By CHRIS V. NICHOLSON APRIL 28, 2010 4:33 AM

Evidence released Tuesday by Senator Carl Levin, the Michigan Democrat in charge of the Permanent Subcommittee on Investigations, includes a series of e-mail messages sent by executives at Goldman Sachs as the bank attempted to shed mortgage-related assets in the run-up to the subprime crisis of 2007.

The e-mails appear to support one of the most important criticisms of the bank — that it served itself at the expense of its clients — and illustrate the conflicts of interest that arise when banks’ proprietary trading overlaps with customer sales.

Full article:
http://dealbook.nytimes.com/2010/04/28/the-goldman-e-mails-or-how-to-sell-junk/?_r=0

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Response to closeupready (Reply #2)

Thu Jul 23, 2015, 02:24 PM

5. Correct. Goldman is smaller than several other US banks including JPMorgan Chase

 

Bank of America, Wells Fargo and Citigroup.

http://www.accuity.com/useful-links/bank-rankings/

As I responded to the OP, its smaller than about 15 banks local to the Eurozone. Those banks would laugh at the assertion that Goldman has more to do with what is going on financially in the Eurozone than any one of them, let alone all 15.

Goldman's total assets under management amounts to around $850 Billion. The banks I've noted all have assets in the trillions.

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Response to marmar (Original post)

Thu Jul 23, 2015, 02:21 PM

4. Silly article. There are 15 banks local to the Eurozone with more assets than GS that would laugh at

 

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Response to stevenleser (Reply #4)

Thu Jul 23, 2015, 02:33 PM

7. don't ever

 

let facts get in the way of a righteous rant.

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Response to hill2016 (Reply #7)

Thu Jul 23, 2015, 02:37 PM

9. Is Goldman Sachs Poised to Takeover Europe?

Here is something you don't hear on Fox News, from 2011:



Draghi at the Central Bank

Is Goldman Sachs Poised to Takeover Europe?

by MIKE WHITNEY
CounterPunch, OCTOBER 31, 2011

Goldman Sachs is about to take over Europe, but you wouldn’t know it by reading the papers.

On Tuesday, G-Sax alum, Mario Draghi, will take the helm at the European Central Bank replacing retiring ECB president Jean-Claude Trichet. The appointment has slipped by the media virtually unnoticed even though the ECB is the most powerful institution in the EU and is likely to play a critical role in solving the debt crisis.

Draghi was formally a Managing Director at Goldman. He also served as an advisor to the Bank of Italy in 1990, chairman of the Italian Committee for Privatisations, and was an Executive Director of The World Bank from 1984 to 1990. His bio. affirms his globalist pedigree which makes him the perfect candidate to replace the curmudgeonly Trichet who failed to comply with all of Big Finance’s demands. That’s not likely to be the case with Draghi.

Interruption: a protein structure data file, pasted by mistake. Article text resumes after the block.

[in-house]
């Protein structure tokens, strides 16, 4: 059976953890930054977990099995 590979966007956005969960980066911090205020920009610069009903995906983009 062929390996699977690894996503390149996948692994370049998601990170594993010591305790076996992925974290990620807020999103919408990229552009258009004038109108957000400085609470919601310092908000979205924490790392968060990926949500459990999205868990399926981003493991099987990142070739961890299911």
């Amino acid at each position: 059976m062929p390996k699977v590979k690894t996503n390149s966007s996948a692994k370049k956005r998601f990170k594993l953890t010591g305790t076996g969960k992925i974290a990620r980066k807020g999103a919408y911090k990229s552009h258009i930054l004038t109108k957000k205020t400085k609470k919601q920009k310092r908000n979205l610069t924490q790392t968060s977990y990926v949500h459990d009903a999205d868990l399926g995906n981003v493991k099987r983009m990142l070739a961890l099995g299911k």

The new ECB chief faces the difficult task of trying to pacify Germany while implementing policies that are opposed by the German political class as well as the German people. It won’t be easy, even for a skilled diplomat like Draghi. But Draghi will move forward with his bank-centric agenda, because it may be the last chance to keep the 17-member monetary union from disintegrating.

First, he will lower interest rates by .50 basis pts (from 1.5% to 1.%) at the ECB meeting on November 3 even though headline inflation in the eurozone is presently 3 percent and even though the move is bound to raise eyebrows in Berlin. Then he will announce that the ECB will step up its controversial bond buying program (already 170 billion euros) in order to push yields on soaring Italian debt below 6 percent. The Italian 10-year bond has zoomed to over 6.15 percent since the EU leaders announced their “breakthrough” agreement last Thursday. That means that bondholders do not believe the deal will solve the crisis. Draghi will act quickly to address the situation despite German opposition. Italy has 1.9 trillion euros in debt, 200 billion of which will come-due next year. Rising yields pose an existential threat for the faltering country.

In exchange for ECB support, Draghi will demand that Prime Minister Silvio Berlusconi (Bunga-bunga) push through unpopular reforms that target the unions and pensions. Italy will also be required to privatize more of its public assets and services. At the same time, the bank bailouts will continue mainly through easing new capital requirements and by underwriting bank debt so banks can issue bonds that are guaranteed by the ECB. Here’s the scoop from Bloomberg: